Bush powers the city as councils sign deal with rural solar farm

Posted October 04, 2018 11:14:48

A coalition of 18 urban New South Wales councils has signed off on a renewable energy agreement to buy electricity from a solar farm around 600 kilometres away.

The plan, in which energy from the Moree Solar Farm will power council buildings in Sydney, has been touted as the first of its kind in the state.

The deal was coordinated by the Southern Sydney Regional Organisation of Councils, which estimated the councils would have up to 35 per cent of their retail power supplied by the solar farm by July 2019.

“This is a real game-changer,” said Darcy Byrne, Mayor of Inner West Council.

“The great thing about investment in solar energy in 2018 is that it’s good for the environment by reducing emissions, but it’s also good for ratepayers by reducing our electricity costs.”

While Cr Byrne said the exact saving was difficult to pin down, he was adamant it would benefit everyone living in the 18 councils.

“Because there’s so much volatility in the energy market, it’s difficult to make bold statements about how much electricity costs will be reduced by this investment,” he said.

“But we do know by having a fixed price and investing in solar now, in the medium to long term we will reduce electricity costs.”

Need for funding

In late 2017, the City of Melbourne announced a similar plan, when a coalition of universities, cultural institutions, corporations and councils joined to support the development of a wind farm in Ararat in regional Victoria.

Moree Plains Shire Mayor Katrina Humphries said moving to a model in which the bush powered the city was a smart decision for regional towns.

“I think there’s a need for energy, there’s a want for renewable energy, and out here in the bush we’re perfect for it,” she said.

But Cr Humphries said a lack of money was holding the idea back.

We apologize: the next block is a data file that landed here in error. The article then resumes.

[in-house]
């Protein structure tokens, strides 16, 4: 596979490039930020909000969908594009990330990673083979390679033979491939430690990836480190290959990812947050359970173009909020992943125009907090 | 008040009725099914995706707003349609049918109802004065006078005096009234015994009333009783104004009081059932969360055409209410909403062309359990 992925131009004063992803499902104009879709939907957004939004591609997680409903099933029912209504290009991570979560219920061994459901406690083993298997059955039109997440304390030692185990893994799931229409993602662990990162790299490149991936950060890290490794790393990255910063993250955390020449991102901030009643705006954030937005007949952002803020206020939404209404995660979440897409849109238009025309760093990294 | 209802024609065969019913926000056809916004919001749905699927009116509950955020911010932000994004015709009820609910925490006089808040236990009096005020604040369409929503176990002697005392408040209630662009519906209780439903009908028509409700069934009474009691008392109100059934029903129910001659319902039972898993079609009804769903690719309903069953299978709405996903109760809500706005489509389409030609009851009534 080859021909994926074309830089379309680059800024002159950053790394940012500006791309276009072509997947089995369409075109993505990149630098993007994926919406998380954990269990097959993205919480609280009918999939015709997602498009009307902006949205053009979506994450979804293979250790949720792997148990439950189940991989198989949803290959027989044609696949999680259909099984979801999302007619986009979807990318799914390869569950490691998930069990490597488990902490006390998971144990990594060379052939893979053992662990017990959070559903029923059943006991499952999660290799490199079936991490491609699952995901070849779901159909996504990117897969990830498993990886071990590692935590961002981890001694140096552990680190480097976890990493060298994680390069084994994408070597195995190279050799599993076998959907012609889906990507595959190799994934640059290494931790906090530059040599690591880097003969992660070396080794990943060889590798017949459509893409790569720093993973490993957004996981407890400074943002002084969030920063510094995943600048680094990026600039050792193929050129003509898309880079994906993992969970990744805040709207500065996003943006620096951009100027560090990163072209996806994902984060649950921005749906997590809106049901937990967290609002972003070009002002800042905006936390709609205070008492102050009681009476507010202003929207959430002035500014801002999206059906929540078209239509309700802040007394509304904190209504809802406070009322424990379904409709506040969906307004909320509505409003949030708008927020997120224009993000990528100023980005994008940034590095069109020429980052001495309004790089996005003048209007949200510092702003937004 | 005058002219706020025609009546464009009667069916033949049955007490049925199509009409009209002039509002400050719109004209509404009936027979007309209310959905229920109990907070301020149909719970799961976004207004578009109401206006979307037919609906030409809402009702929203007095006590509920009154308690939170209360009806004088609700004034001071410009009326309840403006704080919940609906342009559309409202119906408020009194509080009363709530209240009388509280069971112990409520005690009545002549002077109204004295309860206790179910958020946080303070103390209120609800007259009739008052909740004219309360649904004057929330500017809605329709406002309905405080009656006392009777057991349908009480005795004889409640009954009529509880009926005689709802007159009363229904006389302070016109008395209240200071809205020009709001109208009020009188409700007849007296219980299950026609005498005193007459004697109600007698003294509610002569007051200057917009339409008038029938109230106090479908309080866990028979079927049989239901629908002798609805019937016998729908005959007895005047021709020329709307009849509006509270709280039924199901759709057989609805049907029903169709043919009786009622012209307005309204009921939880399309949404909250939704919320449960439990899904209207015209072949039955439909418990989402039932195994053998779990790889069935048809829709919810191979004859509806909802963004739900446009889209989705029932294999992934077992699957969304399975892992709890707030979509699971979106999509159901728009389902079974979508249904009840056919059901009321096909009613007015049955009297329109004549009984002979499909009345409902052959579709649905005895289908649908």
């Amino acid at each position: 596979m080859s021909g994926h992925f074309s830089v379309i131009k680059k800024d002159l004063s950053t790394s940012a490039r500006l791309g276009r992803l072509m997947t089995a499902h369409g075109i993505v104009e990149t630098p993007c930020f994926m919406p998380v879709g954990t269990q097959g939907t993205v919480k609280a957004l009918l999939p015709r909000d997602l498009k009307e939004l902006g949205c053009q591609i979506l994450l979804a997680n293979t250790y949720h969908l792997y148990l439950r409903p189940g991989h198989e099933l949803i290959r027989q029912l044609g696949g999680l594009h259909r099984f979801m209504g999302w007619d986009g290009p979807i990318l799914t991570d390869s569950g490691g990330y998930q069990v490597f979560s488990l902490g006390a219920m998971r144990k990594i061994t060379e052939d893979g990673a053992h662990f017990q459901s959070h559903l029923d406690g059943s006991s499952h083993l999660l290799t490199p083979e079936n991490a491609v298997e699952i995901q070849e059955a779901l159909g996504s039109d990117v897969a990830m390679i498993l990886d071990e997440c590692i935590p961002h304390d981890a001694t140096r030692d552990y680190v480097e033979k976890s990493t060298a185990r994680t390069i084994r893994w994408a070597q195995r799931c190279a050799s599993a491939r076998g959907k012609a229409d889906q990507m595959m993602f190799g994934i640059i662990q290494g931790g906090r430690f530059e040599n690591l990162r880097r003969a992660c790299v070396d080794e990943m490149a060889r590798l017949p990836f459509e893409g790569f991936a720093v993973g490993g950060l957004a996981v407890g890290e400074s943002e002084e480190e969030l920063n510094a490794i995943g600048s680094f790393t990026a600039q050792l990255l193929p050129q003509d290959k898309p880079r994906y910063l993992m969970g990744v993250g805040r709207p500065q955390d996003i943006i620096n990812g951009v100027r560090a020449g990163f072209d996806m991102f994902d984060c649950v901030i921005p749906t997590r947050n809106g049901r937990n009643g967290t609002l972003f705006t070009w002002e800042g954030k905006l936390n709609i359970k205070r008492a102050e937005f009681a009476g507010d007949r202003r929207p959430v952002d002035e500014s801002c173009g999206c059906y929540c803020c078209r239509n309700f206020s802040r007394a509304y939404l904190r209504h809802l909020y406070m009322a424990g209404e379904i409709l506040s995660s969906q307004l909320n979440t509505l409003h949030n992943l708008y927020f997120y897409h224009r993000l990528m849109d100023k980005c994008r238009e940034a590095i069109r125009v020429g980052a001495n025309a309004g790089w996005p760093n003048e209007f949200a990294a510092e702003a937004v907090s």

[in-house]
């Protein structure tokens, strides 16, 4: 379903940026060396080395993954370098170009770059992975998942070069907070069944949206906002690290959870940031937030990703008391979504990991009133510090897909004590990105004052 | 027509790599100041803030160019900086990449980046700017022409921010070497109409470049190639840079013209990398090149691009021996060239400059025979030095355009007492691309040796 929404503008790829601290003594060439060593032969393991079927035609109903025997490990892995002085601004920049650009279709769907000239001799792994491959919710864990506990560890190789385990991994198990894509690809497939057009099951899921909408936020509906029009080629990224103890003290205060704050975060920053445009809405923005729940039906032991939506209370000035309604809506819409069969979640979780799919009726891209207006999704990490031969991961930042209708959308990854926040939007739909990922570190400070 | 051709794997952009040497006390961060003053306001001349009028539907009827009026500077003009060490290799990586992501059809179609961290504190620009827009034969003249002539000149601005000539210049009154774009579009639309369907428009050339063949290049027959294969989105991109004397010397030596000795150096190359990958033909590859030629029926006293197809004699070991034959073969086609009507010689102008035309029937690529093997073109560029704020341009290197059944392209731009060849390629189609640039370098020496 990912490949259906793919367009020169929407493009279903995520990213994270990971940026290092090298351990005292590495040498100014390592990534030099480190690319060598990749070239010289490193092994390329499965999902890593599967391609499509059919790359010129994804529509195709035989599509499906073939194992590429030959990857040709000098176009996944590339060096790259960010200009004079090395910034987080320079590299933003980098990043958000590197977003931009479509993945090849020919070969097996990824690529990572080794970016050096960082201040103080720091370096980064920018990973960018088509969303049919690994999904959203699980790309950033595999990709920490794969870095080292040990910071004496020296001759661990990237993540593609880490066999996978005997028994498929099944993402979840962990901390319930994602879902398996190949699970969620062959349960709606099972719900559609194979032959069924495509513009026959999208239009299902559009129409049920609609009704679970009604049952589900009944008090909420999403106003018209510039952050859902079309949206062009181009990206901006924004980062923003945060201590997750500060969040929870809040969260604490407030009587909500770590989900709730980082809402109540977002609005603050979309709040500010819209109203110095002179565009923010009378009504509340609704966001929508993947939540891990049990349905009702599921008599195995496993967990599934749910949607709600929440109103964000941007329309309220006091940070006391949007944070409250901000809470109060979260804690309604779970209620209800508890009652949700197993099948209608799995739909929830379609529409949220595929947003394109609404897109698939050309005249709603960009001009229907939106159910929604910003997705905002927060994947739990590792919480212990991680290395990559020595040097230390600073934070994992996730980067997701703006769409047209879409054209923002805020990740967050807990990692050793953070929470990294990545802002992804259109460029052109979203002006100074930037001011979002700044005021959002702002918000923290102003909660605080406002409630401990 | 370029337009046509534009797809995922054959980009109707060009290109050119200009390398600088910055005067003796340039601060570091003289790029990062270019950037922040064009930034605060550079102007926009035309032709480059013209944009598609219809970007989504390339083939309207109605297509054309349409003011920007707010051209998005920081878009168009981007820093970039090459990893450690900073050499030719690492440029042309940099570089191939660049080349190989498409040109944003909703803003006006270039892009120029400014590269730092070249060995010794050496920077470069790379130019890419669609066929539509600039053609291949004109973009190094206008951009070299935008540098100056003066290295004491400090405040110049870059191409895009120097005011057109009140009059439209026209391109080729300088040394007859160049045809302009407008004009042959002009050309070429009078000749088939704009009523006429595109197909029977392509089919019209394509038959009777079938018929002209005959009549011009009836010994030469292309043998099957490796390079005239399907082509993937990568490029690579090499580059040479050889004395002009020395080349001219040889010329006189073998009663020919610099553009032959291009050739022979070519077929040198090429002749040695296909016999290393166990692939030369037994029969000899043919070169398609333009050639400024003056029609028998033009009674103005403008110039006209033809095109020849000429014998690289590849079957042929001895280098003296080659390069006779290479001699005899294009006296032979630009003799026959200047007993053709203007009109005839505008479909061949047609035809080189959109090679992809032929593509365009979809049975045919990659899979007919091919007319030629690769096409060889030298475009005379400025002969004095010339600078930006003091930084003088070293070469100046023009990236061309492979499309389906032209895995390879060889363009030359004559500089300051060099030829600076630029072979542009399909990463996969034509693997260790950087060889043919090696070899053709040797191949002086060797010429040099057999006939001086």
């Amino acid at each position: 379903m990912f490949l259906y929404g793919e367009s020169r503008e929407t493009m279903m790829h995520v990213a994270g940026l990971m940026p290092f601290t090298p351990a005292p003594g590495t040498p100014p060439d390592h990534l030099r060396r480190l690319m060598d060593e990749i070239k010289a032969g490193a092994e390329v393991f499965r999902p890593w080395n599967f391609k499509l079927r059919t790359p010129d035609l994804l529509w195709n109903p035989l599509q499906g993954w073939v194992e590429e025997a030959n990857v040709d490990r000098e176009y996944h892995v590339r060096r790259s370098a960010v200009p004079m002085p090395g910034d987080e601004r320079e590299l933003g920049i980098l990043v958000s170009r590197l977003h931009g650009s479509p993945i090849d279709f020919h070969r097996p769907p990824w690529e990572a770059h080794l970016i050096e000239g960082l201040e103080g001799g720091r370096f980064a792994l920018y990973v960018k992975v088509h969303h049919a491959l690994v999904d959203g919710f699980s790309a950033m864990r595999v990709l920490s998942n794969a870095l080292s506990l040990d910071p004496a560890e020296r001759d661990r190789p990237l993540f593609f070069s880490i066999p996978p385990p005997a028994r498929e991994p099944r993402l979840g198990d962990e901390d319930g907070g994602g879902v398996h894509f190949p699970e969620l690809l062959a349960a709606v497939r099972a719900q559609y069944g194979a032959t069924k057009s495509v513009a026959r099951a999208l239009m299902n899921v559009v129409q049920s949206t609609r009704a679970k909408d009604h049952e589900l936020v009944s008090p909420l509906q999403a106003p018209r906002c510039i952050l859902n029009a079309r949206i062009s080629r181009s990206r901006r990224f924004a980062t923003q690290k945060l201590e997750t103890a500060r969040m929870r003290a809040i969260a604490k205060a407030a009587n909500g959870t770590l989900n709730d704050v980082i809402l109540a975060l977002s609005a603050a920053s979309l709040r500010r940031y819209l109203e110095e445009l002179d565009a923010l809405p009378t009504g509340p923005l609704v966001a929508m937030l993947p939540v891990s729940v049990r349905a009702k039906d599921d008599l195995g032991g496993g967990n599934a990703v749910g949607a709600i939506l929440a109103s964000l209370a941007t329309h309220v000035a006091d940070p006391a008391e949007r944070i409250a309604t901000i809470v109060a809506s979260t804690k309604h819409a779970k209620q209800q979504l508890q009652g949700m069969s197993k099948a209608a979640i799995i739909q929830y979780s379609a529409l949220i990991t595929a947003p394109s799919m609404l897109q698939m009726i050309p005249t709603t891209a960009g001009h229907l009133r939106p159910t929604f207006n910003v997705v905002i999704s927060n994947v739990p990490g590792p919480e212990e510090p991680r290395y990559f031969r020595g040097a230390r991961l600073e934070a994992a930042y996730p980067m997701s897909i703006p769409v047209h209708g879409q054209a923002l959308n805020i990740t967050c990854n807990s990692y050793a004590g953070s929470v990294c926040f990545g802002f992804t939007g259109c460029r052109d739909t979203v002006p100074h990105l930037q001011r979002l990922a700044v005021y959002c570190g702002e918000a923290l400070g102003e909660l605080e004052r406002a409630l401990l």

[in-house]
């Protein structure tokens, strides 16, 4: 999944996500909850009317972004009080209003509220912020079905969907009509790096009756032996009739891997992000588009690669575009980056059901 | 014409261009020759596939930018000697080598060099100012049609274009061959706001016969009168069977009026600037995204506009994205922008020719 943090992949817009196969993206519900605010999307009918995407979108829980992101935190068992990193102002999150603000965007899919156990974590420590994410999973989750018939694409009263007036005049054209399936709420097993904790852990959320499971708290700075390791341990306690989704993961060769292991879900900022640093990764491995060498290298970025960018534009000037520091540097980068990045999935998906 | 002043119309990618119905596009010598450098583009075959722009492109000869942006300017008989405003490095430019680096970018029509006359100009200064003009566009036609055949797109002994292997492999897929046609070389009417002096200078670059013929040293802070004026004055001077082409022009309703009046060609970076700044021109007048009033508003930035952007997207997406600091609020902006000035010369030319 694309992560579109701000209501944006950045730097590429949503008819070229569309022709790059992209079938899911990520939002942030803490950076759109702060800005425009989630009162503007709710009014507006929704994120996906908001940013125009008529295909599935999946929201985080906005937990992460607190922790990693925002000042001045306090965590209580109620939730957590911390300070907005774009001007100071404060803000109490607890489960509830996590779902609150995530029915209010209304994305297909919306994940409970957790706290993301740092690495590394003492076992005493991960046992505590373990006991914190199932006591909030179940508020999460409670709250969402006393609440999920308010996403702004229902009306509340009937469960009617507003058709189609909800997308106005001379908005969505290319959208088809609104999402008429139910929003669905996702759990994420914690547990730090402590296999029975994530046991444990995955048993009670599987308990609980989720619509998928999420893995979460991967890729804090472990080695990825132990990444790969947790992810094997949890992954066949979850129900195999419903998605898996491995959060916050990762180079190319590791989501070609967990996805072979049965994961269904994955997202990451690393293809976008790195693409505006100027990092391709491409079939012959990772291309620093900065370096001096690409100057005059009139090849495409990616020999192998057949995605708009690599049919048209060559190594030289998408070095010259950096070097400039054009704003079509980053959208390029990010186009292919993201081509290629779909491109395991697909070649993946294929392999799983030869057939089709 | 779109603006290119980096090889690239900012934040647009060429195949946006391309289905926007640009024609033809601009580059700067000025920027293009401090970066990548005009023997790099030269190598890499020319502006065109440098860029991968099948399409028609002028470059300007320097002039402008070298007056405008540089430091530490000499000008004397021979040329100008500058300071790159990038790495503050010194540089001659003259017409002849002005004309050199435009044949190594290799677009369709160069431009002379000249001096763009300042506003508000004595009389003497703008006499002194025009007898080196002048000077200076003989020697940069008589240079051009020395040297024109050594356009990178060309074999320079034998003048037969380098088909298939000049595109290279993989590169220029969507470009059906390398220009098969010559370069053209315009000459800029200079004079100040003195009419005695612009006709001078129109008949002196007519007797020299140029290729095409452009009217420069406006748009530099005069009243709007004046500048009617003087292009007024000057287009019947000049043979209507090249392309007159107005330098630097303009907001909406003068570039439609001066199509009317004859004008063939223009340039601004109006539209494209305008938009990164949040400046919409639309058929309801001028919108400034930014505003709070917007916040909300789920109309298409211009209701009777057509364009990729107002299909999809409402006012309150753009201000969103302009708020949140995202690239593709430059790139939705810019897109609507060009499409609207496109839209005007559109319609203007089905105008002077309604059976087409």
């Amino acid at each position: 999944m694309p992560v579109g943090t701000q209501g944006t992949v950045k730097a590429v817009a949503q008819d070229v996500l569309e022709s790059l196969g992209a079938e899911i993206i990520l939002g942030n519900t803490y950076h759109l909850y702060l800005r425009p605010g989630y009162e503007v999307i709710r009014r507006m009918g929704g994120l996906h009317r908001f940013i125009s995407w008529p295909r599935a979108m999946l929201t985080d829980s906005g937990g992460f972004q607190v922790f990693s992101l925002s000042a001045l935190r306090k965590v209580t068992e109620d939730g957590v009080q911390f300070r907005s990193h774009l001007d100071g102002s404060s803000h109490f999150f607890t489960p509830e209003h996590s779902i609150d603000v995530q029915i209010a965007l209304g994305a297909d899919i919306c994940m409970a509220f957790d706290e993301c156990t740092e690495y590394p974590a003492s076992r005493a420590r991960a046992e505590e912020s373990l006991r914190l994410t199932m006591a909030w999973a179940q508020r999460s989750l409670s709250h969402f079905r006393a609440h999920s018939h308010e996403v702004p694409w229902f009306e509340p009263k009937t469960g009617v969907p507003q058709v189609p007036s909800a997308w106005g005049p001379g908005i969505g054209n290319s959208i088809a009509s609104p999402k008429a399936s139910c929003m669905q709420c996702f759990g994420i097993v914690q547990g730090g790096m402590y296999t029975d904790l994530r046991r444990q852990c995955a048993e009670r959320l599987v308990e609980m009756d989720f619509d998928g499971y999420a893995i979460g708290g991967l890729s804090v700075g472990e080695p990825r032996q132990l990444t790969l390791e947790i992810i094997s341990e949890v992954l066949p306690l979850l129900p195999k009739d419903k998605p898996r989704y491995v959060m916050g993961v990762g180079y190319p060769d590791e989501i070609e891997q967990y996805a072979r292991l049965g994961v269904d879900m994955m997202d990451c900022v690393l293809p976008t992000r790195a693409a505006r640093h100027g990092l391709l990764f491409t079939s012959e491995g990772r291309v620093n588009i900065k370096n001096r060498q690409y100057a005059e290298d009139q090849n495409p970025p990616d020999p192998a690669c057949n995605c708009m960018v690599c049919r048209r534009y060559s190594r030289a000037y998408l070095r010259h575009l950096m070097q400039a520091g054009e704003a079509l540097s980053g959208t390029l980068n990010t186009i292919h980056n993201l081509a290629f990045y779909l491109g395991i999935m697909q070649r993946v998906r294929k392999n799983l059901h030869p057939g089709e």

“The cost of setting up a solar farm is beyond your average council.

“There’s no reason why that funding couldn’t come to a council for a council to actually own and manage a solar farm; it would be a wonderful way of councils getting extra resources, extra money for their communities.

“We could actually get our roads sealed if we own a solar farm.”

Dr Scott Kelly, a research director at the Institute of Sustainable Futures, said the idea had merit.

“I think it’s the trend, particularly for councils in urban areas where they have space constraints, and they want to benefit from renewable energy,” he said.

“It doesn’t matter where renewable energy comes from — we have a grid in place, [so] it can travel across significant distances.

“Obviously the longer it must travel, the more losses you get, but there are technologies in place for that to happen.”

And Dr Kelly said while solar farms were still expensive ventures, their costs were falling much faster than predicted.

“The cost of solar is decreasing substantially, much faster than even the most optimistic scenarios have been,” he said.

“And with the introduction of batteries as well, this is going to have significant impacts on traditional generators on the system, so large fossil fuel plants are increasingly going to be a thing of the past and we’re going to shift to this decentralised community model of renewable energy.”

Sun is a commodity

But like Cr Humphries, Dr Kelly said the ability for councils or even regional landholders to access funding for solar farms was a challenge.

“I think a lot can be done, particularly at the federal and state policy level for electricity rules and governance. It’s not particularly well set up and a lot can be done to ease that process.

“There’s a lot of regulation in that space about who can generate and who can feed into the network.”

And he said for that to change, landholders and governments must move to see the Sun as a commodity.

“I think it hasn’t really taken hold in Australia yet, but certainly in other countries internationally we’re seeing different technologies — not just solar photovoltaic, which is the traditional technology you put on the roof of your house — but other concentrated solar thermal technologies,” Dr Kelly said.

“There have been great successes in northern Africa and the Middle East in using these technologies, and I think Australia should be well placed to adopt that and I think rural Australia is particularly well placed given the amount of sunshine that’s out there.”

The agreement with the Moree Solar Farm will deliver around 440,000 MWh of energy to the councils over the lifetime of the agreement to 2030.

Topics: solar-energy, electricity-energy-and-utilities, energy, alternative-energy, local-government, climate-change, environment, human-interest, sydney-2000, moree-2400